Photo Information

Marines with Company B, 9th Communication Battalion, I Marine Headquarters Group, carry a power source during a communications exercise aboard Marine Corps Base Camp Pendleton, Calif., Sept. 22, 2015. During the COMMEX, the Marines received training through hands-on application in establishing clear radio communications which are essential to the command element on the battlefield. (USMC photo by Pfc. Devan Gowans)

Photo by Pfc. Devan Gowans

MHG Marines wire up in preparation for MEFEX 16

27 Sep 2015 | Pfc. Devan Gowans I MEF Headquarters Group

Marines with 9th Communication Battalion, I Marine Headquarters Group, participated in a communications exercise aboard Marine Corps Base Camp Pendleton, Sept. 22-27, 2015.

The operation served as sustainment and familiarization training for the Marines of 9th Comm Bn, and as preparation for Marine Expeditionary Force Exercise 2016, an annual Navy and Marine Corps combined forces evolution.

Marines with Company B and Service Company established a communication site on Gold Beach.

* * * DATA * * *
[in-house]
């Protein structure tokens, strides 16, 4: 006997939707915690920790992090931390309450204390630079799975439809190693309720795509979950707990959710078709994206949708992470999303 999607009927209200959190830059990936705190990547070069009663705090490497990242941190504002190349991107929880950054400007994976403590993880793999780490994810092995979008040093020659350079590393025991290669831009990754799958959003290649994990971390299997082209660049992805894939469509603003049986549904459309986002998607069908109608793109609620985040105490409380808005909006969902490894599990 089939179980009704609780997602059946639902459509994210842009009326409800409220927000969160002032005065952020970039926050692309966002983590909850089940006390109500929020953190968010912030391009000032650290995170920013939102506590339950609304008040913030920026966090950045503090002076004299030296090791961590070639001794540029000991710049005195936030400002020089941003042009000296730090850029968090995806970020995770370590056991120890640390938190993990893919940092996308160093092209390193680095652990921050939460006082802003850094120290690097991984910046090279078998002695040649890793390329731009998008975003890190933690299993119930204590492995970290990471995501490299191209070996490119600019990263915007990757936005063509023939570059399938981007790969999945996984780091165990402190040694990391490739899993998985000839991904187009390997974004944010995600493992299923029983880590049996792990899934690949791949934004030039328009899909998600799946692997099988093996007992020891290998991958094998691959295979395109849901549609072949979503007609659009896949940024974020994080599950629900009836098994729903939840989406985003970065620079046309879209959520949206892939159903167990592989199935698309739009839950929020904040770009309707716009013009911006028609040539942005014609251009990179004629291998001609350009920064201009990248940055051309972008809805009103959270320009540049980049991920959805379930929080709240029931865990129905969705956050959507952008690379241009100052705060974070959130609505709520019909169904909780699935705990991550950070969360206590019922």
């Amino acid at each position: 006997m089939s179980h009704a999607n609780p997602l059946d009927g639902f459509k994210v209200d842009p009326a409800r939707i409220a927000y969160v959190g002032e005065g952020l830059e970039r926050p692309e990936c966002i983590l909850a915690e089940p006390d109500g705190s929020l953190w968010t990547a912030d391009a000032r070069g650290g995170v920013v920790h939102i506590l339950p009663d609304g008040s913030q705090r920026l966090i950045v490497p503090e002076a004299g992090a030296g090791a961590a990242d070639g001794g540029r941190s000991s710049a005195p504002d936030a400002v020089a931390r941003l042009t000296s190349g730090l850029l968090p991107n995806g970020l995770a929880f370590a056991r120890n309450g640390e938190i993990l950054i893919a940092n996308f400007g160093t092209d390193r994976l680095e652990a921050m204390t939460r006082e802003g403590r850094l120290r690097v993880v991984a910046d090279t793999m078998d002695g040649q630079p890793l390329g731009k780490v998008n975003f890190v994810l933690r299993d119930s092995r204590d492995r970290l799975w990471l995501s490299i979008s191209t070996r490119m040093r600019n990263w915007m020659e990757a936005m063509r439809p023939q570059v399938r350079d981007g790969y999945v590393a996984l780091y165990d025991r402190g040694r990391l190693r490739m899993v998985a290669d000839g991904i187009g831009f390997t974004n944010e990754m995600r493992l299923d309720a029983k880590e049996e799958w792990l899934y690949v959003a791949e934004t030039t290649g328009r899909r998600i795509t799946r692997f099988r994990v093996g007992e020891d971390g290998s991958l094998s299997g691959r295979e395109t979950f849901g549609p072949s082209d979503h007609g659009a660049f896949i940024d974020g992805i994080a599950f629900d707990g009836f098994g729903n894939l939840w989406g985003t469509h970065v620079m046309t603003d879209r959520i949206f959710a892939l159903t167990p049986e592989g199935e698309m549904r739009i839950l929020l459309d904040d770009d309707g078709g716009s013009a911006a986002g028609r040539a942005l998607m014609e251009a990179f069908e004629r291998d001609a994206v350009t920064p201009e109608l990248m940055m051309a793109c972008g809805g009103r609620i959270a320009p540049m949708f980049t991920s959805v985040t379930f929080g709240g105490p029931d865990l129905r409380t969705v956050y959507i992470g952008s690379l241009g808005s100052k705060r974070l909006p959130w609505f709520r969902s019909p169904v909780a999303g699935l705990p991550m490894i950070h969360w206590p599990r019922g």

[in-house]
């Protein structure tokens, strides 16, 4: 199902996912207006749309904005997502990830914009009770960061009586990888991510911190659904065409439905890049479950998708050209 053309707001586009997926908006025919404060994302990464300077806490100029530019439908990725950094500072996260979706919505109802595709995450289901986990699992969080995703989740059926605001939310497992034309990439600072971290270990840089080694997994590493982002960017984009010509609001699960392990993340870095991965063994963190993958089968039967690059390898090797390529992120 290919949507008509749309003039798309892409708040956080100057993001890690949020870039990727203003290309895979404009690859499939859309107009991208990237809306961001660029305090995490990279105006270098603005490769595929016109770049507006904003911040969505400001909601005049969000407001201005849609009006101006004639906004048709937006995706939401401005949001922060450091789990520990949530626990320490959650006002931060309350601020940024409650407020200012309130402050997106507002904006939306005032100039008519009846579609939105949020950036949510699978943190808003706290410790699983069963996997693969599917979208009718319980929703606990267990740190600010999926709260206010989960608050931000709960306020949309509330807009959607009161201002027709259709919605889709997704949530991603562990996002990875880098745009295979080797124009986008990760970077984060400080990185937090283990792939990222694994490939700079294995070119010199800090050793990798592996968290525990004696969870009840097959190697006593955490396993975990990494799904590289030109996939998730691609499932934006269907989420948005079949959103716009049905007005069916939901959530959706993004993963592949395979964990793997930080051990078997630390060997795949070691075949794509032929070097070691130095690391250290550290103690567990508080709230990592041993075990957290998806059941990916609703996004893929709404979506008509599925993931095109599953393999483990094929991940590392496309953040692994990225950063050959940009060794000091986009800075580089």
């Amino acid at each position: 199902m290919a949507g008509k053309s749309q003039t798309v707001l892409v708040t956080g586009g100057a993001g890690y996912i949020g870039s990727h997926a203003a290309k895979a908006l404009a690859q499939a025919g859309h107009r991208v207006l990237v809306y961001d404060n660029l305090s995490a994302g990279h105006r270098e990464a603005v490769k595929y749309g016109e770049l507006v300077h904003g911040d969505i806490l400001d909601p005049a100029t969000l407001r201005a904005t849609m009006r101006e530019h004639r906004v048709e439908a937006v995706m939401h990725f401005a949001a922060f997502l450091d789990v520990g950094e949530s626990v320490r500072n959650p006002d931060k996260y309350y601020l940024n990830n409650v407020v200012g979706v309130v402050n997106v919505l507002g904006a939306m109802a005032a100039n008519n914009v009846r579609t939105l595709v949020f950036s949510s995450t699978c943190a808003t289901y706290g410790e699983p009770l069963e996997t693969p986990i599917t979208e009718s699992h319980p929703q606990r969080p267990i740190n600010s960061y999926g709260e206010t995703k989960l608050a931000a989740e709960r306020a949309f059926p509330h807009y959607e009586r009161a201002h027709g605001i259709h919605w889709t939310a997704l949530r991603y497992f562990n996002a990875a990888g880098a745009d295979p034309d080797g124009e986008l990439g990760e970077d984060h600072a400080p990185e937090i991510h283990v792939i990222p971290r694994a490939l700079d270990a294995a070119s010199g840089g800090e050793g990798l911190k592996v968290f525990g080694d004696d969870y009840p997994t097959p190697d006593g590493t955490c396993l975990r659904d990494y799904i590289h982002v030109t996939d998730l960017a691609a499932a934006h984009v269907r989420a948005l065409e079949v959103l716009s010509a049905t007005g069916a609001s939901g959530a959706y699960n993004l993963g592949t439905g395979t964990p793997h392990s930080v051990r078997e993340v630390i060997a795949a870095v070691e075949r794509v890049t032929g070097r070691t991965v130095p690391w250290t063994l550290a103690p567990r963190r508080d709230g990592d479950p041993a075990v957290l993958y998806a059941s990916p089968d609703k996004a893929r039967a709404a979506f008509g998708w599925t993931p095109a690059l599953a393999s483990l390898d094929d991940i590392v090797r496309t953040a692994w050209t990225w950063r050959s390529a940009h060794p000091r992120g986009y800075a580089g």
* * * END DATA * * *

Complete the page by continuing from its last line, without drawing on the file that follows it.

Company A simultaneously setup on Red Beach while Contingency Support Company setup on White Beach.

“The purpose of the operation is to establish and maintain communications with different 9th Communication Battalion companies along the Camp Pendleton shoreline,” said Staff Sgt. Tyrone Hearst, a radio repairman with Service Company, 9th Comm Bn.

Communication plays an important role in deployed environments because it allows Marines to make contact with battlefield support services, said Capt. John Henderson, commanding officer of Company B, 9th Comm Bn.

Henderson explained, “If you don’t have the ability to make an air request at a MEF level, then that air support service, such as medical evacuation or a fire misson, will not be going downrange to support the Marines who need it the most.”

The Marines spent the day constructed the site wearing personal protective equipment and carrying weapons. They also posted security and conducted patrols around the outskirts of the site to simulate a combat environment.

“Overall, I want the Marines to have a better understanding of how we’re supposed to go about doing missions tactically as communicators,” said Henderson. “Since we are primarily in peacetime, we want the Marines to learn how to establish a command operations center from scratch and not rely on structures that have already been established in deployed environments.”

During the COMMEX, the Marines received training in constructing a network operations center through hands-on application. The combined logistics efforts of the Marine of 9th Comm Bn play a crucial role in effective command and control of expeditionary forces in deployed environments.